Cambodia, Laos and Vietnam have no long-term tobacco tax policies, or regular gradual increases, though the Kingdom has made some attempt to monitor public health and revenue implications of the rates, while taking affordability and inflation of tobacco products into consideration.

Nonetheless, Cambodia is in the process of developing a tobacco tax roadmap to guide future long-term policy, amid calls from NGOs to increase rates.

In 2019, the Kingdom exported more than $30 million worth of tobacco products – $18 million of cigarettes and over $12 million of leaves – and imported in excess of $246 million in products – over $225 million of cigarettes and more than $21 million of leaves, according to Ministry of Commerce data.

From January-June last year, Cambodian tobacco exports were to the tune of more than $3.6 million in cigarettes and over $3.4 million in leaves.

While no export statistics are available for last year’s second half, the Kingdom imported some $191 million in tobacco products for the full-year 2020 – over $183.5 million of cigarettes and $7.5 million of leaves.

In the ASEAN region, the countries with the lowest tax burdens are Cambodia (25-31.10 per cent) and Laos (18.81 per cent), the Southeast Asia Tobacco Control Alliance (SEATCA) reported earlier this year.

JT International (Cambodia) Co Ltd (JTI Cambodia) general manager Roy Manalili discussed the tobacco industry with The Post in a virtual interview.

What are your thoughts on tobacco regulation enforcement in Cambodia?

Regulation of the tobacco industry that follows internationally accepted principles of “Better Regulation” can meet public policy goals and ensure that business interests are respected. Dialogue between governmental authorities and businesses is essential if the regulation of the tobacco industry is to be effective and proportionate.

In Cambodia, we encourage the government to enforce the existing laws covering the tobacco industry to reduce the amount of illegal trade products in the market, which are not complying with the law.

Illegal trade cheats everyone – governments, consumers, legitimate businesses and local communities. It robs governments of tax revenue, consumers do not know what they are smoking, as counterfeit cigarettes are not subject to quality controls, it harms small businesses, and invites organised crime into communities.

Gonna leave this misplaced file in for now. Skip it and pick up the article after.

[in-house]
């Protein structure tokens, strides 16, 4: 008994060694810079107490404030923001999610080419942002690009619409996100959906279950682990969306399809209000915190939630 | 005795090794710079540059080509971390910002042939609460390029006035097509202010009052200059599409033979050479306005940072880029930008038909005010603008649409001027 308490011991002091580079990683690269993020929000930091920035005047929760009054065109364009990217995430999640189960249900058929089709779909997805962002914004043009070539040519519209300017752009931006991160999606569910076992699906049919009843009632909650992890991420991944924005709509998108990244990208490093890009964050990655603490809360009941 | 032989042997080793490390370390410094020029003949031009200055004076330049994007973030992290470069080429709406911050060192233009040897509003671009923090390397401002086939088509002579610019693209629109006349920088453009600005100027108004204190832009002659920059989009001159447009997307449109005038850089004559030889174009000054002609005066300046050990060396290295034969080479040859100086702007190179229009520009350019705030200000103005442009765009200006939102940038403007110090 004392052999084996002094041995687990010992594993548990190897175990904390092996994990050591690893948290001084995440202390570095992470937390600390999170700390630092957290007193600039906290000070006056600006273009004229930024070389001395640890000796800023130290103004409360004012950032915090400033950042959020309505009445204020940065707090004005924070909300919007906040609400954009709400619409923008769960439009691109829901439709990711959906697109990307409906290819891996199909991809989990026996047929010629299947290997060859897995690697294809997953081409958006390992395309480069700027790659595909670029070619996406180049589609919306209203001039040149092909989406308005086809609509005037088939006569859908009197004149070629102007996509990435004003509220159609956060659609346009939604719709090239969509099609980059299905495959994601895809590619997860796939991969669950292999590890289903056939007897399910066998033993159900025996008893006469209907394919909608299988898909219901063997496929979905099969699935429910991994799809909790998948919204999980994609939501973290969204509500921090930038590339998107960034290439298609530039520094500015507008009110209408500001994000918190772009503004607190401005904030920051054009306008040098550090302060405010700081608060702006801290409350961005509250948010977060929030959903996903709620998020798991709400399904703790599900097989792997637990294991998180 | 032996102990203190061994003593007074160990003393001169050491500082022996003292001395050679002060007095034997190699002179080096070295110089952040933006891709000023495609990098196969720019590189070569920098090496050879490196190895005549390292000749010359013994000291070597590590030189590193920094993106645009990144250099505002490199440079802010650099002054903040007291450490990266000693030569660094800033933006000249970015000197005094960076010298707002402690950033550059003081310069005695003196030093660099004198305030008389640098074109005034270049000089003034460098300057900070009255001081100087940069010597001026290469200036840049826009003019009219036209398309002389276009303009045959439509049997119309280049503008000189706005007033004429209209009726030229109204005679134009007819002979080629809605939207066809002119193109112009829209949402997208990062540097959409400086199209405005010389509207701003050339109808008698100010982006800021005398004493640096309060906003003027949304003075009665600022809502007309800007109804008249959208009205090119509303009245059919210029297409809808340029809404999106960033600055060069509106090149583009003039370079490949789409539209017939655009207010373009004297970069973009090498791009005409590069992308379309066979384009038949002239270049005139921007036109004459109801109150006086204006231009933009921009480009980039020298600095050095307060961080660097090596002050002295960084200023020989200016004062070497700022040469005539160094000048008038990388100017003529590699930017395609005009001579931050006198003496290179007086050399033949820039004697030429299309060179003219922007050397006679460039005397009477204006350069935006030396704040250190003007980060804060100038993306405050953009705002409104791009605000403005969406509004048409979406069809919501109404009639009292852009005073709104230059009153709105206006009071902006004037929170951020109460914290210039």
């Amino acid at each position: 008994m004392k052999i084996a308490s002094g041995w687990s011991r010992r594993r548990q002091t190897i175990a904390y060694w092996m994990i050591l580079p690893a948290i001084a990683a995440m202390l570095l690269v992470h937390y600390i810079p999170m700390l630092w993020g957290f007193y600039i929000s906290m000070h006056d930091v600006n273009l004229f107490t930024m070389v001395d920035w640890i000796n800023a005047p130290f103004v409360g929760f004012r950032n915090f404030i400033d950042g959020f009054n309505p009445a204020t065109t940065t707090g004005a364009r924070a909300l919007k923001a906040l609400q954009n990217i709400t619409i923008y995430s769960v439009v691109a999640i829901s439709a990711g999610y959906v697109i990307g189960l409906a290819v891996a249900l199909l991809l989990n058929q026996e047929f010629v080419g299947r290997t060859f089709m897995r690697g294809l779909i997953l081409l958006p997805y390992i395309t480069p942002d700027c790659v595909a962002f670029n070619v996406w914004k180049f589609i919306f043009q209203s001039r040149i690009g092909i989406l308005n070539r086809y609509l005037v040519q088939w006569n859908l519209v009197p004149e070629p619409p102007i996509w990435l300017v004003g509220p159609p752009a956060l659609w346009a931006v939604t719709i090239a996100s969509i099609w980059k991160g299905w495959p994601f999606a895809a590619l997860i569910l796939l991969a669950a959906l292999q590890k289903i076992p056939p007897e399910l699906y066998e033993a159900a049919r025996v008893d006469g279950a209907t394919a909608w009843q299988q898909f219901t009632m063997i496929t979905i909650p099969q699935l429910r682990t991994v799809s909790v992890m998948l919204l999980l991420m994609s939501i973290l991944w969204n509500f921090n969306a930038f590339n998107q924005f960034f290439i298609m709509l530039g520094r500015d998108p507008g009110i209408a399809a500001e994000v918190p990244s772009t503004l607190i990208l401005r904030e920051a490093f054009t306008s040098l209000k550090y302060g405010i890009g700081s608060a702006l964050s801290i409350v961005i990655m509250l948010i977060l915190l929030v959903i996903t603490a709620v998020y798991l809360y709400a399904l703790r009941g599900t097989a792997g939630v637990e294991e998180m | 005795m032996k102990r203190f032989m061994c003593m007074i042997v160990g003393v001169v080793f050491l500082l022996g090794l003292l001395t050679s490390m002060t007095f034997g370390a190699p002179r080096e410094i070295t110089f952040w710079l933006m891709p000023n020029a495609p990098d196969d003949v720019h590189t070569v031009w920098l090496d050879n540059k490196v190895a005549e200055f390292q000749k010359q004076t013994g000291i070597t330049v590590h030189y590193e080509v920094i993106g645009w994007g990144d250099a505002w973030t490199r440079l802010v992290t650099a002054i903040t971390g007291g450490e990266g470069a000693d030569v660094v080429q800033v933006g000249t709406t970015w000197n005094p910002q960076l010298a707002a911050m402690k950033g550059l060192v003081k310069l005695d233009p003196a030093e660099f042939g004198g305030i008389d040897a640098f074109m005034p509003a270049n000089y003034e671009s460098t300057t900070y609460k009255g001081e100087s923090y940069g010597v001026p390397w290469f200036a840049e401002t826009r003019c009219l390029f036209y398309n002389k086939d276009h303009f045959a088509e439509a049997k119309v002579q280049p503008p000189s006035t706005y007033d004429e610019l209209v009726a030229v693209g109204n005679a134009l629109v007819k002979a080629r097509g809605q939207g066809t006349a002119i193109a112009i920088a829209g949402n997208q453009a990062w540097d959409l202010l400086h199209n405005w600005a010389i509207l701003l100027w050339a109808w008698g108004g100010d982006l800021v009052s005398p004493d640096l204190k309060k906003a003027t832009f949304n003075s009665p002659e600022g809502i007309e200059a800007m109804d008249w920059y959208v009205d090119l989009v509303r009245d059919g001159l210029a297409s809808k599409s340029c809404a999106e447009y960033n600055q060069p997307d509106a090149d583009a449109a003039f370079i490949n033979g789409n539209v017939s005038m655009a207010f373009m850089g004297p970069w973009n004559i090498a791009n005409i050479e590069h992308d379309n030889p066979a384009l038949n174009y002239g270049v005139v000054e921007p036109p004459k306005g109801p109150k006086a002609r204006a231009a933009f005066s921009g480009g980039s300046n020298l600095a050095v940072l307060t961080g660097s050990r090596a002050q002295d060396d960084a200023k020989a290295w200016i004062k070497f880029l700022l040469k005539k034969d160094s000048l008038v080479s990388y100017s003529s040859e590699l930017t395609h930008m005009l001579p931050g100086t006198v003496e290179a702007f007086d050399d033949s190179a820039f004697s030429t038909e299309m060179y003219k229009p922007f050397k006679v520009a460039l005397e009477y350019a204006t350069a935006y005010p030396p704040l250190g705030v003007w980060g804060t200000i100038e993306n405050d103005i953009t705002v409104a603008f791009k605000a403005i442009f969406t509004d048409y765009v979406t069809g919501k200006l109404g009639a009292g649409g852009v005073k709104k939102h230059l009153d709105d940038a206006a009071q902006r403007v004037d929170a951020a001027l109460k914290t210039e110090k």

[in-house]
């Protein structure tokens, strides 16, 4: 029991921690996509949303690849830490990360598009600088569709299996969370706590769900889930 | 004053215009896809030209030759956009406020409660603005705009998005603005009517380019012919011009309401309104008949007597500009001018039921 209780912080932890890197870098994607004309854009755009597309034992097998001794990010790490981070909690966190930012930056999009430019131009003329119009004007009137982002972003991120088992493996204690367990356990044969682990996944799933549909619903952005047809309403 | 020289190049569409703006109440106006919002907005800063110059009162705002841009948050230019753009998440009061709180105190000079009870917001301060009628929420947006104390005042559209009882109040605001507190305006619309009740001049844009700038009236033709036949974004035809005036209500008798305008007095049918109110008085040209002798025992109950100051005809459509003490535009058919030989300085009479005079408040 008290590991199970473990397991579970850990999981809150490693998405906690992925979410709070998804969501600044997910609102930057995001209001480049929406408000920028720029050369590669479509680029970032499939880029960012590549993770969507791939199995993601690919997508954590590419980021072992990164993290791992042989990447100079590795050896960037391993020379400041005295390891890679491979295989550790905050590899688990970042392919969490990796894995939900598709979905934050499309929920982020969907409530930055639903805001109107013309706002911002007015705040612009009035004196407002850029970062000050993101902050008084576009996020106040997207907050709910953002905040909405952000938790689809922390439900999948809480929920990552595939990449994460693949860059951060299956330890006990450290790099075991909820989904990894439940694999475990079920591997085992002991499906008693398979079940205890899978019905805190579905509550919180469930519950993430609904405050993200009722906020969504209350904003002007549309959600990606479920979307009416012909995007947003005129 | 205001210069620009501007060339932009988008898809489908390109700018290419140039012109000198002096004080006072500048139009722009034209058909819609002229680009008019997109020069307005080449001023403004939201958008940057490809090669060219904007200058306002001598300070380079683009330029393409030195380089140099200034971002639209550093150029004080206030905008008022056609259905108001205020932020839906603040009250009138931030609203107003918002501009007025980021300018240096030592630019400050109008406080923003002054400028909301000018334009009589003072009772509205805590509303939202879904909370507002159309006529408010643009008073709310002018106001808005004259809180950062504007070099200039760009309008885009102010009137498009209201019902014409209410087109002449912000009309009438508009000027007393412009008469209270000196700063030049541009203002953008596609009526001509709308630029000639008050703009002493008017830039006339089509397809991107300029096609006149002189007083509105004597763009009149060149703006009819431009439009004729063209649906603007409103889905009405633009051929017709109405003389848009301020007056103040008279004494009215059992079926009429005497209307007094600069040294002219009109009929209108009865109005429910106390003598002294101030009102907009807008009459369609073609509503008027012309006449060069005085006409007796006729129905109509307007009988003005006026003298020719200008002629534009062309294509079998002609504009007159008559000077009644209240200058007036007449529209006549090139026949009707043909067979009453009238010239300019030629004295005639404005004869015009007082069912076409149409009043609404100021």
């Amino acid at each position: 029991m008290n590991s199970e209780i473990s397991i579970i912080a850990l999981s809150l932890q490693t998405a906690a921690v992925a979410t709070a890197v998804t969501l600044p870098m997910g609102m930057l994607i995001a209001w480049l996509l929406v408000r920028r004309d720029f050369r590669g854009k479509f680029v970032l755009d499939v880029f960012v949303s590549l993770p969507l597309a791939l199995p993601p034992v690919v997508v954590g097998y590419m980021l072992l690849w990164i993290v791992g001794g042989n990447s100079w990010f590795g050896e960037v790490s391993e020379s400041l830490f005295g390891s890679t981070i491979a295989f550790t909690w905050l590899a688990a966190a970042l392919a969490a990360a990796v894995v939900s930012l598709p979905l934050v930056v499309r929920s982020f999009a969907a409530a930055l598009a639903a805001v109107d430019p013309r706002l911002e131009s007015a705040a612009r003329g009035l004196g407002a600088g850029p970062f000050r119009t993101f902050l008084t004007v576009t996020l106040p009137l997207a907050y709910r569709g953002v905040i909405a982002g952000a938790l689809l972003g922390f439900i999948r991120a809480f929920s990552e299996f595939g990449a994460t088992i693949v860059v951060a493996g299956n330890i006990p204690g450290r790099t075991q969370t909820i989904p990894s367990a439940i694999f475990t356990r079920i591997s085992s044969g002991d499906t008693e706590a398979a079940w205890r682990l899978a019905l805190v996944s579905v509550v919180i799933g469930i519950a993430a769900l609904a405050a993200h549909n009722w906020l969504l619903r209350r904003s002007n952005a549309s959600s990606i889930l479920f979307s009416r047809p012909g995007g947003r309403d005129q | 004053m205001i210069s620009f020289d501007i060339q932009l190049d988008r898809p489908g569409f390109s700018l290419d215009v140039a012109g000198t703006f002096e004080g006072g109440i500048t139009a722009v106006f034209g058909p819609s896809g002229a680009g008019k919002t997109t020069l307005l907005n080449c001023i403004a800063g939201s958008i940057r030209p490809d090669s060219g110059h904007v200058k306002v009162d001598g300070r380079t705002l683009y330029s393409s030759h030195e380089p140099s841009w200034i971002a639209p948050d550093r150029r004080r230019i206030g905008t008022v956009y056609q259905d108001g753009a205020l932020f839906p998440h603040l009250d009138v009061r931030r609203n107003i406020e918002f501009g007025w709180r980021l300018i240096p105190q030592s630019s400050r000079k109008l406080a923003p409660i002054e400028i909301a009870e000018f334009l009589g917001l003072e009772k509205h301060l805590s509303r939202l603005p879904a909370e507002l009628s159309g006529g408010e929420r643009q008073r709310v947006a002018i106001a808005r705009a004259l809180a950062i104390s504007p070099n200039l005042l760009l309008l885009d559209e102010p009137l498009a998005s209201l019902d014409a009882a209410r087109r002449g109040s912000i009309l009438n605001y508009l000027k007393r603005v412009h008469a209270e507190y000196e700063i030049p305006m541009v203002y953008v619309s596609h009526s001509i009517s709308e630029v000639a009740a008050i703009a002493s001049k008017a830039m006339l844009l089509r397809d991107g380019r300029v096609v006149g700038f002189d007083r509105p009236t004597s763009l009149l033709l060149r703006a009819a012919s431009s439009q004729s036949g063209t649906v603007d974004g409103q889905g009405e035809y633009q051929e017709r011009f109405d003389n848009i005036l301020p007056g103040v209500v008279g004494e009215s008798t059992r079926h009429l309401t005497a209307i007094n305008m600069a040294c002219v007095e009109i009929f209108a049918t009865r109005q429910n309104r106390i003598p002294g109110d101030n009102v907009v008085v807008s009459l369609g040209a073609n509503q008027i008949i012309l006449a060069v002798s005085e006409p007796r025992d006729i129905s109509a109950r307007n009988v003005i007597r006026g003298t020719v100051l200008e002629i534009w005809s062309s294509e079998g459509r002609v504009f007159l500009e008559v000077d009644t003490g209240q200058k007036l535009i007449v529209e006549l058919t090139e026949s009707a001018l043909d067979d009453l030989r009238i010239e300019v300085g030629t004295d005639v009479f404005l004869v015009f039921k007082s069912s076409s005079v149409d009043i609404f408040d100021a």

Is the industry an attractive investment option?

As a legitimate business, we are a significant revenue generator for the Cambodian government while also creating jobs and supporting communities and local businesses. We encourage the government to enforce the existing laws covering the tobacco industry to reduce the amount of illegal trade products in the market, which are not complying with the law.

The trade of cheap, illegal tobacco robs the government of tax revenue while also undermining public health objectives and efforts to prevent adolescents from smoking. Criminals sell their dodgy products in back streets and online – they don’t care to whom they sell.

There are four major international companies represented in Cambodia – JTI, British American Tobacco (Cambodia) Ltd, Imperial Brands Plc’s Huotraco International Ltd, and Philip Morris International Inc through Heng Heng Group. There are several other local companies operating here also.

What would a reasonable tobacco tax rate be?

The government applies 20 per cent excise rates and an additional public lighting tax of three per cent.

JTI believes decisions on taxation should reflect the interests and concerns of individual countries. Each country has its own optimal level of tobacco taxes that reflect its unique fiscal, economic and social circumstances, where one-size-fits-all fiscal policies do not work.

Sudden or steep tobacco tax increases are counter-productive – governments risk losing tax revenues as legal products become unaffordable, leading consumers to shift to cheaper, often illegal products marketed by criminals.

Excessive taxes are not an effective means of combating the illicit cigarette market. Spikes in tobacco taxes in a market like Cambodia would only serve to further develop the illegal trade in cigarettes and create so many unintended consequences.

The correlations between jumps in tobacco taxes and the development of illegal trade are well-known, much to the detriment of governments.

Malaysia is one such example where the uncontrolled proliferation of illegal tobacco in the grip of criminal gangs continues to hinder the lawful activities of the legitimate tobacco industry and ravage government revenues. Six out of every 10 packs sold in Malaysia today are illegal.

What specific factors should the government look into to determine the best fitting rate?

We believe that tobacco taxation, in particular, should carefully consider a country’s priorities and concerns such as government revenue, regional development and employment, income, and consumer purchasing power with its impact on the affordability of tobacco products, illegal trade, and regional sensitivities such as cross-border shopping.

Therefore, a predictable and progressive increase would be right for the operating environment in Cambodia.

How do you see the industry evolving in the upcoming years?

We envisage that the government will move to enforce against any product that is illegally traded. Illegal trade cannot be dealt with in isolation.

We help governments, regulators, police, and customs crackdown on illegal trade by sharing information and developing specific programmes. We do this to protect our business and our brands.

Like many other consumer goods companies, JTI has invested heavily in building its brands over many years. They are JTI’s most precious assets and we want to protect them for the future.

This interview has been edited for length and clarity.